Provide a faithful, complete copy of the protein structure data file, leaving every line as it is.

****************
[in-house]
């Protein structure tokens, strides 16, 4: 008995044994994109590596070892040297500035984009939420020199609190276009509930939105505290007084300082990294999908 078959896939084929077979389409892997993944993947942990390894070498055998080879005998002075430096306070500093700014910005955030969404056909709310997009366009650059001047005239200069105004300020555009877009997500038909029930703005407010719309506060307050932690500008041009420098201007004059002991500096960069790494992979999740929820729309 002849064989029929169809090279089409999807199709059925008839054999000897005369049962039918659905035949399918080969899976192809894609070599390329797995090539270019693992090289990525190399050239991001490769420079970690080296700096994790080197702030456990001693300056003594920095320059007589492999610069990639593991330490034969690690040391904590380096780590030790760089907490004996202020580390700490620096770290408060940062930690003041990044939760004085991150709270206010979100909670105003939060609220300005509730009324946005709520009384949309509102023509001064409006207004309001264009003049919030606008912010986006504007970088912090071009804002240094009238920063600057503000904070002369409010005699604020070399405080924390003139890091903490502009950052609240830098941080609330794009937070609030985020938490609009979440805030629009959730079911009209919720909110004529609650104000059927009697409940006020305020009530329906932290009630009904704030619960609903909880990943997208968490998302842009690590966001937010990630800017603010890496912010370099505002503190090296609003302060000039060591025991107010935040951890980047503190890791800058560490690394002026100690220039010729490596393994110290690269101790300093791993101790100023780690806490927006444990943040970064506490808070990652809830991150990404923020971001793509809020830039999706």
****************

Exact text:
[in-house]
């Protein structure tokens, strides 16, 4: 008995044994994109590596070892040297500035984009939420020199609190276009509930939105505290007084300082990294999908 078959896939084929077979389409892997993944993947942990390894070498055998080879005998002075430096306070500093700014910005955030969404056909709310997009366009650059001047005239200069105004300020555009877009997500038909029930703005407010719309506060307050932690500008041009420098201007004059002991500096960069790494992979999740929820729309 002849064989029929169809090279089409999807199709059925008839054999000897005369049962039918659905035949399918080969899976192809894609070599390329797995090539270019693992090289990525190399050239991001490769420079970690080296700096994790080197702030456990001693300056003594920095320059007589492999610069990639593991330490034969690690040391904590380096780590030790760089907490004996202020580390700490620096770290408060940062930690003041990044939760004085991150709270206010979100909670105003939060609220300005509730009324946005709520009384949309509102023509001064409006207004309001264009003049919030606008912010986006504007970088912090071009804002240094009238920063600057503000904070002369409010005699604020070399405080924390003139890091903490502009950052609240830098941080609330794009937070609030985020938490609009979440805030629009959730079911009209919720909110004529609650104000059927009697409940006020305020009530329906932290009630009904704030619960609903909880990943997208968490998302842009690590966001937010990630800017603010890496912010370099505002503190090296609003302060000039060591025991107010935040951890980047503190890791800058560490690394002026100690220039010729490596393994110290690269101790300093791993101790100023780690806490927006444990943040970064506490808070990652809830991150990404923020971001793509809020830039999706």